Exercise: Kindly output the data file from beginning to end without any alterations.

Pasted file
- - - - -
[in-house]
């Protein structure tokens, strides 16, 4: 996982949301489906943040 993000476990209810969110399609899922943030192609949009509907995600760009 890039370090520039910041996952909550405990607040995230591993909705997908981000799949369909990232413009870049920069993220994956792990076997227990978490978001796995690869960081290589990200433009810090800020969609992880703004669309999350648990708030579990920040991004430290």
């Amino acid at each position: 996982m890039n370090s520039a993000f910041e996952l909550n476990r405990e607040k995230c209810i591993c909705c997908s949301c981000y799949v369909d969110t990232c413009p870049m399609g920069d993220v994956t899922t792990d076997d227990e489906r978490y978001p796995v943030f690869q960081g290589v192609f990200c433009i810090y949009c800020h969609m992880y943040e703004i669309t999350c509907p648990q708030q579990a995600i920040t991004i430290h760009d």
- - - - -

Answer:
[in-house]
């Protein structure tokens, strides 16, 4: 996982949301489906943040 993000476990209810969110399609899922943030192609949009509907995600760009 890039370090520039910041996952909550405990607040995230591993909705997908981000799949369909990232413009870049920069993220994956792990076997227990978490978001796995690869960081290589990200433009810090800020969609992880703004669309999350648990708030579990920040991004430290």
């Amino acid at each position: 996982m890039n370090s520039a993000f910041e996952l909550n476990r405990e607040k995230c209810i591993c909705c997908s949301c981000y799949v369909d969110t990232c413009p870049m399609g920069d993220v994956t899922t792990d076997d227990e489906r978490y978001p796995v943030f690869q960081g290589v192609f990200c433009i810090y949009c800020h969609m992880y943040e703004i669309t999350c509907p648990q708030q579990a995600i920040t991004i430290h760009d």